“As required by the legislation, districts can start offering remote learning opportunities to students in grades 9-12 for the upcoming year based on standards that are developed,” she said. “So the first part of these standards is to get to the remote learning commission to get feedback.”
McCrory said considering recommendations from the remote learning commission will be one of the priorities for the Education Committee.
“I would like for the kids to stay in class. However, because of this variant, we know there’s a large number of staff who were not coming in, and that’s going to affect our children,” he said. “Personally, I believe either we are going to be all in or all out. I don’t think we should move toward a hybrid model like we did last year.”
Fran Rabinowitz, executive director of the Connecticut Association of Public School Superintendents, sees “tremendous possibilities” for the state to have standards for remote learning but added that the standards should be focused on the type of remote learning being offered.
“We had many, many different models of remote learning: you had synchronous, all day long, you had asynchronous … we had videoing of lessons, etc.,” said Rabinowitz, who sits on the remote learning commission. “So what is it that we want remote learning to look like in Connecticut? I think that that is also going to be incredibly important.”
Connecticut Education Association President Kate Dias, another member of the commission, said they are trying to decide which students should receive remote learning and establish guidelines for transitioning a student back to an in-person experience if remote learning is unsuccessful.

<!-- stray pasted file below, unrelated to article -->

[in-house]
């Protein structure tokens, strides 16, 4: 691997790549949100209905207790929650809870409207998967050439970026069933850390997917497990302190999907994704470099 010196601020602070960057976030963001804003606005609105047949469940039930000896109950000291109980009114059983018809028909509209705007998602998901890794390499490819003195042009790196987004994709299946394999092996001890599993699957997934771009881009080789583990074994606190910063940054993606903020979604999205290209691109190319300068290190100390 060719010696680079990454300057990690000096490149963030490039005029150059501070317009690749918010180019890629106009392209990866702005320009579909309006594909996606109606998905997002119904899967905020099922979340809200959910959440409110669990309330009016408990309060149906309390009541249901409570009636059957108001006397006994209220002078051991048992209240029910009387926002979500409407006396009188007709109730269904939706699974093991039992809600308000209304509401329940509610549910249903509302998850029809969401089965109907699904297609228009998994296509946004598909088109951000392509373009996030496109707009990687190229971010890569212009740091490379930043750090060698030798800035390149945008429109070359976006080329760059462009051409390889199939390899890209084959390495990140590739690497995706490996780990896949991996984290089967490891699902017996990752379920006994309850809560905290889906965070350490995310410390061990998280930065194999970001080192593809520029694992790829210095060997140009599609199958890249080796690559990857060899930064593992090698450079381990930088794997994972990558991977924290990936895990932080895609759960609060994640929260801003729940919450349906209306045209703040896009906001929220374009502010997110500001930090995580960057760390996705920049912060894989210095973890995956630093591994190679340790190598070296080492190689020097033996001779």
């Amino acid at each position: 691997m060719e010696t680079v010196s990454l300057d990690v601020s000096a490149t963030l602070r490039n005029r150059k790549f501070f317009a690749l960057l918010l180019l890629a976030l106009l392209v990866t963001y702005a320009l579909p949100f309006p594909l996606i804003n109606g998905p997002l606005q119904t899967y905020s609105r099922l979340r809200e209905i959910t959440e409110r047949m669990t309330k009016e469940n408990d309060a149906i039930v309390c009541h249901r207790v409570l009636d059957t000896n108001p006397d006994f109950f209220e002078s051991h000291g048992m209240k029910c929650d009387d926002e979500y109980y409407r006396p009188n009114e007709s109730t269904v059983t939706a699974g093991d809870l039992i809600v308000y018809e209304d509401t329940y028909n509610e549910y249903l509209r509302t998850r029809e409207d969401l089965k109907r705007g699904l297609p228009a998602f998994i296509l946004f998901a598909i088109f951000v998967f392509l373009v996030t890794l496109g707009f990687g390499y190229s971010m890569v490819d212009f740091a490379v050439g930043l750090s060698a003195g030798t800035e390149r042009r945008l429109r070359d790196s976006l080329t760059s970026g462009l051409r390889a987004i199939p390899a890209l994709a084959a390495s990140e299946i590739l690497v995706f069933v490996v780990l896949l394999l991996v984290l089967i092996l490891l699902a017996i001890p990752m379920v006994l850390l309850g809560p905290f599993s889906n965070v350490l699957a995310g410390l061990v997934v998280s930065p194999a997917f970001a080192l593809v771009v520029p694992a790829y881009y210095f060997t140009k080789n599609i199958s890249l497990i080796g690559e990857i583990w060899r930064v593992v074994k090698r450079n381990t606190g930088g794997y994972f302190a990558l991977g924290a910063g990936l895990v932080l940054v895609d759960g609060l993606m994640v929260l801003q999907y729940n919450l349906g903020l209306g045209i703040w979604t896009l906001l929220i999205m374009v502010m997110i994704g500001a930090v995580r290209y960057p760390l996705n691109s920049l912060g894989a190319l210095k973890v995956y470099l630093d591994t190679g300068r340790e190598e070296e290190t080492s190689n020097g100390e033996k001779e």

While there are no easy answers to those questions, Dias said, finding a targeted use for emergency situations is the best step forward. She said the commission has also been considering whether districts should have the flexibility to deploy remote learning for “inclement weather or emergency situations.”
“We have times where a water main breaks and the school has to be closed for three or four days,” she said, adding that these standards will be an “optional tool” for districts to use. “I think it is worthwhile for us to investigate, [but] not all districts need to do that.”
Another issue the education committee will be focusing on this session, McCrory said, is diversifying the state’s teaching population as well as finding resources to help retain teachers.
Dias explained the CEA is looking closely at what attracts people to and keeps them in the teaching profession, adding that they are considering whether growing the ranks of teachers can be achieved by better supporting educators financially and helping people transition into a teaching career from other professions.
Dias said CEA is also looking at caseloads for special education teachers, social workers, and school psychologists to see how the workforce needs to be expanded in those areas.
“We’re really trying to look at lots of different ways to think about those issues because we know that there’s a lot of complexity to it, and a little bit of nuance when you talk about legislation for sure,” she said. “So we’re trying to tackle it in a multitude of ways.”